Goal 7 and the Greenhouse Gases: At the MPO

The Policy Committee for our local Metropolitan Planning Organization meets tomorrow, Tuesday the 22nd, and they'll be grappling in a more serious way with engaging citizen calls to write a formal goal to reduce greenhouse gas emissions for inclusion in our upcoming 2019 Regional Transportation System Plan.

For years SKATS has resisted any kind of accounting for greenhouse gases. But there is now an opening and a new possibility for change.

The RTSP's curent draft goal 7 and several options
for a revised goal 7 for the 2019 plan
(May 15th memo, "RTSP Goals: Discussion of Options")
Salem City Council had submitted a letter in support of adding a clause about "reducing greenhouse gases" and this is option C in the supporting memo.

Other MPOs in Albany, Corvallis, and Portland include provisions on carbon and climate disruption. Currently, Bend, Eugene, and the Rogue Valley do not. (Eugene's silence on this is surprising.) So if SKATS adopted language in a goal, we would be right in the middle: Neither an early adopter nor a total laggard. That seems like a very comfortable place to be.

Sunday, May 20, 2018

West Salem Neighborhood to talk SRC and Second Street Crossing on Monday

The West Salem Neighborhood Association meets tomorrow, Monday the 21st, and they'll be talking about the SRC and about the under/overcrossing concept at Second and Wallace Road.

April 16th presentation to WSNA
At last month's meeting, they saw a long presentation on transportation and land use. It is notable because it gave visibility to the fact that the current plan on the SRC doesn't do very much to "solve" congestion. At multiple intersections it fails to meet the study's own mobility standards. If you accept the study's traffic modeling and definition of acceptable delay at intersections, the SRC is a FAIL.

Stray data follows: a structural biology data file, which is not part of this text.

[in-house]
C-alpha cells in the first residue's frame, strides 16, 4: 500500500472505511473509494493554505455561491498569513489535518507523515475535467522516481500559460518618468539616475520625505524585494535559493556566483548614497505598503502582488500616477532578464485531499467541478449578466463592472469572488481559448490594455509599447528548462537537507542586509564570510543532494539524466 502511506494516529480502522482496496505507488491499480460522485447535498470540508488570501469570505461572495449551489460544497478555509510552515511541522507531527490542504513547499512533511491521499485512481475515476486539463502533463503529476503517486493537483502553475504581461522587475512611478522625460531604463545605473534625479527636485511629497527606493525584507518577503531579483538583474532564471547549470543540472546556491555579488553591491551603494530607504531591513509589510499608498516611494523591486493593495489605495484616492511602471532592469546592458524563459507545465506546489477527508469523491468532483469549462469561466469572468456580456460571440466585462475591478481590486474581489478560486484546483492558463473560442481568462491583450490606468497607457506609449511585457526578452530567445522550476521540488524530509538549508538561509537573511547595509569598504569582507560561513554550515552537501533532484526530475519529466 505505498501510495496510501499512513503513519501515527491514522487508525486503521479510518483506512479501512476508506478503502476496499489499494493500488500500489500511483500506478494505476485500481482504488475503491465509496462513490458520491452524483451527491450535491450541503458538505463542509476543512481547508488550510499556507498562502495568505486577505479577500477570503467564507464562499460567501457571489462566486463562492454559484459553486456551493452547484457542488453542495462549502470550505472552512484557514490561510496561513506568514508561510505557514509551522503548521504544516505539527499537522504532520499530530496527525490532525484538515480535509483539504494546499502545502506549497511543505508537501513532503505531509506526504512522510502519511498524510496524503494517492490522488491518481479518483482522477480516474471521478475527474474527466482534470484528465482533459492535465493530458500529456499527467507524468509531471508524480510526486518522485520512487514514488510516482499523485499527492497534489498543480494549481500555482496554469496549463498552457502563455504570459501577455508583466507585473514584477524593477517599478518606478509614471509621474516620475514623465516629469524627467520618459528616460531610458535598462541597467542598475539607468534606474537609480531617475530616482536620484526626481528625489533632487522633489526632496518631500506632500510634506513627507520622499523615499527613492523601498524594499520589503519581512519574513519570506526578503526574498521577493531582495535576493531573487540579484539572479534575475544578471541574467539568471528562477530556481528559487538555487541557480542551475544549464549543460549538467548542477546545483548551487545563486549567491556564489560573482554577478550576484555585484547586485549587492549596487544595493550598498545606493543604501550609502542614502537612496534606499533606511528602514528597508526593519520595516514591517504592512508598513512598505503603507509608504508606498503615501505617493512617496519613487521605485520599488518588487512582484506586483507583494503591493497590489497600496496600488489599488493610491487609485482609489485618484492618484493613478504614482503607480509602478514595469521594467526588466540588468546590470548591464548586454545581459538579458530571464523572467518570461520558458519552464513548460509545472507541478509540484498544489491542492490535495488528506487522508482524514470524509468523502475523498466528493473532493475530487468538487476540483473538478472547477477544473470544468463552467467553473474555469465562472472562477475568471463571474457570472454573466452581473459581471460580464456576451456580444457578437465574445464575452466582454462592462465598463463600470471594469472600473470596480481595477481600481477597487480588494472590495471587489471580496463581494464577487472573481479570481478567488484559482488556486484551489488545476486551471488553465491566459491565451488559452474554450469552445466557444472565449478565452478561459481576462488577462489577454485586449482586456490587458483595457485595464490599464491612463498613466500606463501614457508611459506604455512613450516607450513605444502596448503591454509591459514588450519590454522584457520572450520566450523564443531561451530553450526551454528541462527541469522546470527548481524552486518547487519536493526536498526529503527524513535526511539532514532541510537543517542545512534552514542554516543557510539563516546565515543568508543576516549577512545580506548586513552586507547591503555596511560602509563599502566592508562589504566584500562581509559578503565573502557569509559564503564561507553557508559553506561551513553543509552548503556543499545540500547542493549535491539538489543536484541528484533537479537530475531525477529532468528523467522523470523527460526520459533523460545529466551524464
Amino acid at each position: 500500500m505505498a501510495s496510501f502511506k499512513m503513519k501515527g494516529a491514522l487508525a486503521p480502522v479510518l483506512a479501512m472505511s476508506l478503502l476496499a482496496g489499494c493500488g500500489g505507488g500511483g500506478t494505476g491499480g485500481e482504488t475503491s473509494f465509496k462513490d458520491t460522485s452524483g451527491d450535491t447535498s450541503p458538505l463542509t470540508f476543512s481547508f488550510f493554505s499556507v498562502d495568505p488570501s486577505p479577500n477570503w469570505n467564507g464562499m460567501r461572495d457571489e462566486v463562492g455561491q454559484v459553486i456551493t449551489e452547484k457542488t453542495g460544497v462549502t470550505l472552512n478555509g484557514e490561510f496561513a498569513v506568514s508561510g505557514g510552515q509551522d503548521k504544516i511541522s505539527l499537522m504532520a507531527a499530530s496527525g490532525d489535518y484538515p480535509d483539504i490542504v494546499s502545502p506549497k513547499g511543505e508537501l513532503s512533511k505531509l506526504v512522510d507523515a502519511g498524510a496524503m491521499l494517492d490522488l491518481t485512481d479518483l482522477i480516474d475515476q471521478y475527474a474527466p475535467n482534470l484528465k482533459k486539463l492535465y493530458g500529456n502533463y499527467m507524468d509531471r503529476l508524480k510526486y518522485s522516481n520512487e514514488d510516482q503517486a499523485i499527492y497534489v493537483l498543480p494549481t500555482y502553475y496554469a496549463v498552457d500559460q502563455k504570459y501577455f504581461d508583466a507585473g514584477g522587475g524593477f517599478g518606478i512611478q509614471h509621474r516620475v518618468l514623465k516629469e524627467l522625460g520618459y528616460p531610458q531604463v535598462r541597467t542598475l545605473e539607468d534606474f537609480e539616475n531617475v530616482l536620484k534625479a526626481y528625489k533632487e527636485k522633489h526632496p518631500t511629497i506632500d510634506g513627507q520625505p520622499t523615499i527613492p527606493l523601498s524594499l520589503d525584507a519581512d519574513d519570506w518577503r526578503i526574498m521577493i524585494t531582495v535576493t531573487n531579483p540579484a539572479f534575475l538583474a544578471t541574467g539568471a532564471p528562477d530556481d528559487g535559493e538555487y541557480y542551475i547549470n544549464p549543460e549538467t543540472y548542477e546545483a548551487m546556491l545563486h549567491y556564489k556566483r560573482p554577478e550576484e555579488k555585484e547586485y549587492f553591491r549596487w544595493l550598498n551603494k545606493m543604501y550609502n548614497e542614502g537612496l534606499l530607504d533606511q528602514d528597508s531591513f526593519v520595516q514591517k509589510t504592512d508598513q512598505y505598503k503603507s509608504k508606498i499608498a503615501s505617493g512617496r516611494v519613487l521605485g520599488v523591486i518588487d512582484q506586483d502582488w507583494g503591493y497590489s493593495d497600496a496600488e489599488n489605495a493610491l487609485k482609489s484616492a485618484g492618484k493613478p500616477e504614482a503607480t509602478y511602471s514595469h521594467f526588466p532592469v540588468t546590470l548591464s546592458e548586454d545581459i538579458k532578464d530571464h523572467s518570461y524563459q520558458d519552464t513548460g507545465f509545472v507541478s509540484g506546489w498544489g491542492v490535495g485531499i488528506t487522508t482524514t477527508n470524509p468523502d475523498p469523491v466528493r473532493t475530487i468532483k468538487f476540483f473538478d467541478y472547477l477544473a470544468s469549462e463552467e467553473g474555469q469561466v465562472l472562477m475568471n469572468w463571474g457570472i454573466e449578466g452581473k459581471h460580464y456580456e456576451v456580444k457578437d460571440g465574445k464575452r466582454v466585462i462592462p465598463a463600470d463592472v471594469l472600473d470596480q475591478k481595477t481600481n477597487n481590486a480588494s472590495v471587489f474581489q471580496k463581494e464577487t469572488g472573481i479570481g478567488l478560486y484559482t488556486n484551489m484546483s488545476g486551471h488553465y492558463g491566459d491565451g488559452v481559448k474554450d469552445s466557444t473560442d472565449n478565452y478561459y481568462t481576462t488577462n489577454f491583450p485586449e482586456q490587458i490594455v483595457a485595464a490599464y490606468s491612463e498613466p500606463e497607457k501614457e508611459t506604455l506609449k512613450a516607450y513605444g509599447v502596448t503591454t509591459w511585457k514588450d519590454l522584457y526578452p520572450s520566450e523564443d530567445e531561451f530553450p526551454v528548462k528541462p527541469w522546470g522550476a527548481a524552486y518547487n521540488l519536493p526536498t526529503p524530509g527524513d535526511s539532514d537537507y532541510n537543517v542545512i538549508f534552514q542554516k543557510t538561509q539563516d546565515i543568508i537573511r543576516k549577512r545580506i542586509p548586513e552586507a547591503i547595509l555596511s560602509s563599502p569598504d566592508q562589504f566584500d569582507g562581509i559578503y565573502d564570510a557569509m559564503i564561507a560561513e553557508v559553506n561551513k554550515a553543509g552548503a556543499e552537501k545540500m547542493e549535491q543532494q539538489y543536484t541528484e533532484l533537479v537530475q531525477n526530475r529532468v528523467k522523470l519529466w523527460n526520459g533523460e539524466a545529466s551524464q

It is good to see more discussion of this. $500 million (and very likely much more) is a lot to spend on a project that fails to solve congestion.

Saturday, May 19, 2018

ODOT Works to Box in Salem City Council on the SRC

Here's an interesting item a reader just sent in. It involves a deadline hitherto ignored publicly - or perhaps just very little discussed - and a decision made without publicly consulting relevant parties. You may know more about it, or about the regulatory requirements more generally, and feel differently. But from here it looks like ODOT making a unilateral determination and working behind the scenes and in a non-public way to force a very particular concluding action on Salem City Council and other parties.

But the nature of the matter looks instead like something that should have gone before the Oversight Team as well as City Council for a more public analysis and debate.

Back in June of 2017, or thereabouts, ODOT realized they had missed a September 2016 deadline on the Salem River Crossing. They wrote to the Feds for an extension.

Letter from FHWA Dated August 3rd, 2017
From the Federal Highway Administration's letter back to ODOT in response to the ODOT petition: